5-Whys for Marketing

The 5-Whys is a tool that helps you get to the root cause of a problem.  It was created by the founder of Toyota Motor Corporation and has been used heavily in manufacturing operations for decades. The premise of 5-Whys is that by asking the question “why” after each explanation of a problem by the fifth “why” you will get to the root cause.  Here is a simple example:

  1. Why? – The battery is dead. (first why)
  2. Why? – The alternator is not working. (second why)
  3. Why? – The alternator belt has broken. (third why)
  4. Why? – The alternator belt was well beyond its useful service life and not replaced. (fourth why)
  5. Why? – The vehicle was not maintained according to the recommended service schedule. (fifth why, a root cause)
  6. Why? – Replacement parts are not available because of the age of the vehicle. (sixth why)

You can see how this iterative process causes you to dig deeper by looking beyond symptoms to get to what is causing the problems.  It helps avoid fixing symptoms and to focus on what is really causing the problem.  The 5-Whys are just one of many problem-solving techniques that rely on effective questioning to unearth information that helps identify root cause.

So what does this have to do with marketing?  I think we marketers need to be more effective questioners.  For example, by asking the question “why” five times (or more) you can get to the real reason a potential customer should consider your product or service.  Here is an example:

  1. Why? – We offer the best business owners insurance policy (BOP) on the market. (first why)
  2. Why? –  Our BOP in the most comprehensive (second why)
  3. Why? – It includes coverage for cyber risk (third why)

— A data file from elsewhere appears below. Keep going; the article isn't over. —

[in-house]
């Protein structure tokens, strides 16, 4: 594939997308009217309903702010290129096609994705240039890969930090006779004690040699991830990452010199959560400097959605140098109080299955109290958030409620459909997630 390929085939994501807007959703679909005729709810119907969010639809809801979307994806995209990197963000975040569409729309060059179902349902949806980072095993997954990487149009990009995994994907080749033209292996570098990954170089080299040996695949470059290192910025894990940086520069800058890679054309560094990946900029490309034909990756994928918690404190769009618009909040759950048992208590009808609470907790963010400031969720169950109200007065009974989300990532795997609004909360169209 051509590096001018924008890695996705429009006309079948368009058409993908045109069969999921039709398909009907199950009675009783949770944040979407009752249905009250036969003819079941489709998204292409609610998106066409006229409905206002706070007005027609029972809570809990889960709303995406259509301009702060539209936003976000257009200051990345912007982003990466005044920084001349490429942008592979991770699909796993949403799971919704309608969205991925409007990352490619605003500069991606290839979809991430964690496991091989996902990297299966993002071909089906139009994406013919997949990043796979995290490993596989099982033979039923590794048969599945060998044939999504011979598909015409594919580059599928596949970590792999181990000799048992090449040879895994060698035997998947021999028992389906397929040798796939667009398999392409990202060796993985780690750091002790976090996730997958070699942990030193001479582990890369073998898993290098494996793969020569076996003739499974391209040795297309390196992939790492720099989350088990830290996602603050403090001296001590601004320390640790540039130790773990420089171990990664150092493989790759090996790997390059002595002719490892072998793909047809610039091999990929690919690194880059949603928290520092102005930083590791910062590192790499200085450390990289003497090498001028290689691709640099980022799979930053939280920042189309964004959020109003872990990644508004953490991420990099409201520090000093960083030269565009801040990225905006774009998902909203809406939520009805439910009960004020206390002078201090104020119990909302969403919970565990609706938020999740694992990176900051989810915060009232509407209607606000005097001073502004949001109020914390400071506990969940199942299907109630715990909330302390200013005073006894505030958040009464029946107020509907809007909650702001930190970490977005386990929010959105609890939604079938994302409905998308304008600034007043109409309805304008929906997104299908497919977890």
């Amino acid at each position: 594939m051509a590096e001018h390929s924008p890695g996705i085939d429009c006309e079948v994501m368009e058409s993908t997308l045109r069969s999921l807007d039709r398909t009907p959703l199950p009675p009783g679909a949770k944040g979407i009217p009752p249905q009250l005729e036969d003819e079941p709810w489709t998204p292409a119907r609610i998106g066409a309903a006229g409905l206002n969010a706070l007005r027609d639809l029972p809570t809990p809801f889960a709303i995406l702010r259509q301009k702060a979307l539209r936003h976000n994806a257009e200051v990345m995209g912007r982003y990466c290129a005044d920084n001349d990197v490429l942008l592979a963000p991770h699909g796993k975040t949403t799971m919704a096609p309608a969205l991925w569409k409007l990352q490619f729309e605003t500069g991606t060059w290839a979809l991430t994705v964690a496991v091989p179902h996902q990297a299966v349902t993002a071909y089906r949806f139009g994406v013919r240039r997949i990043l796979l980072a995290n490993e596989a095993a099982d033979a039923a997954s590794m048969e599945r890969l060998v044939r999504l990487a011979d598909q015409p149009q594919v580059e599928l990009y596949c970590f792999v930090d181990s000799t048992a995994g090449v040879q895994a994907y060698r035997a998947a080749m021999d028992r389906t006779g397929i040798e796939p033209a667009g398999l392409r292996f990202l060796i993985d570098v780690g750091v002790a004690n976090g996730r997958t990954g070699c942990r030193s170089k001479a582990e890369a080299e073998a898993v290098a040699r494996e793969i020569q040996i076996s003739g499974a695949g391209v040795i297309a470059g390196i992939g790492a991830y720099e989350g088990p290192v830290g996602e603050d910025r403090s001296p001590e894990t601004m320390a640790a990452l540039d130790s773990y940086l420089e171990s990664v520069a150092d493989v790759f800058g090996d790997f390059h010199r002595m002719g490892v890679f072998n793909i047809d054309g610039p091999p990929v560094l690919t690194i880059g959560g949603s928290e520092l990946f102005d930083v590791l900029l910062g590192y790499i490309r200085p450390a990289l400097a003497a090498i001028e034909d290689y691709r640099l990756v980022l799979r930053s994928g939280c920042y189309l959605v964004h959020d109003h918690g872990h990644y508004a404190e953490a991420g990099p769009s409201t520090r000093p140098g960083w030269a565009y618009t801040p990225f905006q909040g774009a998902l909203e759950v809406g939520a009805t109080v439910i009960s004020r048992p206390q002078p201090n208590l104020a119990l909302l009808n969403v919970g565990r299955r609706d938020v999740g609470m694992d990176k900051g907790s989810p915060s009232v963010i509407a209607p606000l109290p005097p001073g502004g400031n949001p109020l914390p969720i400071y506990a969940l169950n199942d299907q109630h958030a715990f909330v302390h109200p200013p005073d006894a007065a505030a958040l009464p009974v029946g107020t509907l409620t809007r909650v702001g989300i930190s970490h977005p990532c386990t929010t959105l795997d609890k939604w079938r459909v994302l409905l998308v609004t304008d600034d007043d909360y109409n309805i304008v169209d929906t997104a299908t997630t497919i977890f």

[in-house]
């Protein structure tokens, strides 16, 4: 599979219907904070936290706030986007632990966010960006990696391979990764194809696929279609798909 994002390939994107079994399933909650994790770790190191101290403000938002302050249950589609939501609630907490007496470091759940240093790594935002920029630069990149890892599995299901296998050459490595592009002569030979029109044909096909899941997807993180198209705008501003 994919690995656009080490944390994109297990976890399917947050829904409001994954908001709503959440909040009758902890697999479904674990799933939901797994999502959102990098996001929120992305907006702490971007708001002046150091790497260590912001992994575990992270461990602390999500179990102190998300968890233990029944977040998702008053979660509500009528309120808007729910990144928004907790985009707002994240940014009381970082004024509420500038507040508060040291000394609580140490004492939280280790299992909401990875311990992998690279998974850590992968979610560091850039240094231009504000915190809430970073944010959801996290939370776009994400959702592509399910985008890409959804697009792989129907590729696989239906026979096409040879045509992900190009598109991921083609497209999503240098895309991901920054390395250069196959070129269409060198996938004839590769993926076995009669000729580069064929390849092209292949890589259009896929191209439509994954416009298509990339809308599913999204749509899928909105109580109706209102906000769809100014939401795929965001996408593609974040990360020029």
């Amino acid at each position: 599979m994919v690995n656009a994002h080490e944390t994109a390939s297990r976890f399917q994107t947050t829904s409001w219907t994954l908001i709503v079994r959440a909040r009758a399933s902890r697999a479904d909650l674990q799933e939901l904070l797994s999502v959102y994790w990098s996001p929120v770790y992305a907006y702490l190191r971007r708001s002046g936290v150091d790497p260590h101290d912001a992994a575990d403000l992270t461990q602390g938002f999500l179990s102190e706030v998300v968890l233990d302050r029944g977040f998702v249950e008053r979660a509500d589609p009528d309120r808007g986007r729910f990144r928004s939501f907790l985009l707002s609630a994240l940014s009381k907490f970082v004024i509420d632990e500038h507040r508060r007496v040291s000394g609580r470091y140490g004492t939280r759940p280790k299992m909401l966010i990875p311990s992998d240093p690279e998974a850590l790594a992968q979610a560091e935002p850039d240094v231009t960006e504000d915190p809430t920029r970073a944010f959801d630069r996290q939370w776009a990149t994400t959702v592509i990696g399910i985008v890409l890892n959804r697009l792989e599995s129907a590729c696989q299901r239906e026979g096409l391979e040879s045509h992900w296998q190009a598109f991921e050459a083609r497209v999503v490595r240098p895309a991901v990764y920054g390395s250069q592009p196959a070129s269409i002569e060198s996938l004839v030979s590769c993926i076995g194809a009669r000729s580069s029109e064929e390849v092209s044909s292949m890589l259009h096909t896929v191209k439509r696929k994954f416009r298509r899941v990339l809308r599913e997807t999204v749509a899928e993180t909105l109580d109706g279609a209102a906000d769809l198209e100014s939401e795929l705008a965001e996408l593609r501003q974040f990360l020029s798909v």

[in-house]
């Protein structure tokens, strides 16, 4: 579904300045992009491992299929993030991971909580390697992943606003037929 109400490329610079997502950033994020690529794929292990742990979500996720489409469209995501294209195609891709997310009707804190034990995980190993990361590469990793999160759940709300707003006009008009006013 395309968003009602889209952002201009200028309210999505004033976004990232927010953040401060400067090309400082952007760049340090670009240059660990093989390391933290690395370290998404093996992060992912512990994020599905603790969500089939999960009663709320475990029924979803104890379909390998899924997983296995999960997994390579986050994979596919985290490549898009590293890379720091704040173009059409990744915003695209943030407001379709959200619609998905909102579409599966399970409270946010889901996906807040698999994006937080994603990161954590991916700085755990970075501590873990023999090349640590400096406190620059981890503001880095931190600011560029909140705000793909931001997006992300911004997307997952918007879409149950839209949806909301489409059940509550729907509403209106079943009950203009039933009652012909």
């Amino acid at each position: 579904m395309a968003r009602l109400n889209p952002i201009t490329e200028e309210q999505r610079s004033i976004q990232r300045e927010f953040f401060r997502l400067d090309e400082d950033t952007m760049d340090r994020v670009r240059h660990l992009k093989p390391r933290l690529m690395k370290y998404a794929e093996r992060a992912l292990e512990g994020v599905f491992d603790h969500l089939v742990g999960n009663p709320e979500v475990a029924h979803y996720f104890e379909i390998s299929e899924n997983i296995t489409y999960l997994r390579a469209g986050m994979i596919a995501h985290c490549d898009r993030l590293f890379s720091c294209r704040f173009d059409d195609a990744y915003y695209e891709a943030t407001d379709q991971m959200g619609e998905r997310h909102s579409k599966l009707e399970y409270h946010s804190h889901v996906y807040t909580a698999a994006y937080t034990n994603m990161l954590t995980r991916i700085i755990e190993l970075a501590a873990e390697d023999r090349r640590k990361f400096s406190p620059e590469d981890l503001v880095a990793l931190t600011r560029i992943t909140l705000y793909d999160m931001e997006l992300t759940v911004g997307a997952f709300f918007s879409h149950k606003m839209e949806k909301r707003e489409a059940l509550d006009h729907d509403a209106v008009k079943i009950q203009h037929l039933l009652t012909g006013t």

4. Why? –  Small businesses are increasingly the target of cyber theft (fourth why)
  5. Why? – Their cyber protection is not as strong as larger companies (fifth why)
  6. Why? – They don’t have the resources to dedicate to cyber protection (sixth why)
  7. Why? –  A cyber breach can cost a small business tens of thousands of dollars in fees for notification, which is required in 47 states (seventh why)

This line of questioning helps get beyond features to the true benefits of those features.  This example moved from a broad benefit (most comprehensive coverage) to a more specific “why” the coverage is the most comprehensive and why that is important.   Being specific helps prospects understand clearly what is different about this coverage and consider a risk they may not know they had.  If they do business on the internet and collect or store customer information where it could be illegally accessed, they might consider this coverage.  If the BOP is priced similarly to or even a little higher than BOPs offered by other companies, business owners might buy this policy because it provides additional coverage.

Sometimes we think we must have all the answers, but often it is more helpful to have the right questions.  Even if you think you have the answers, walk through the 5-Whys to make sure you are answering the key questions prospects will need answered when considering your company’s products or services.


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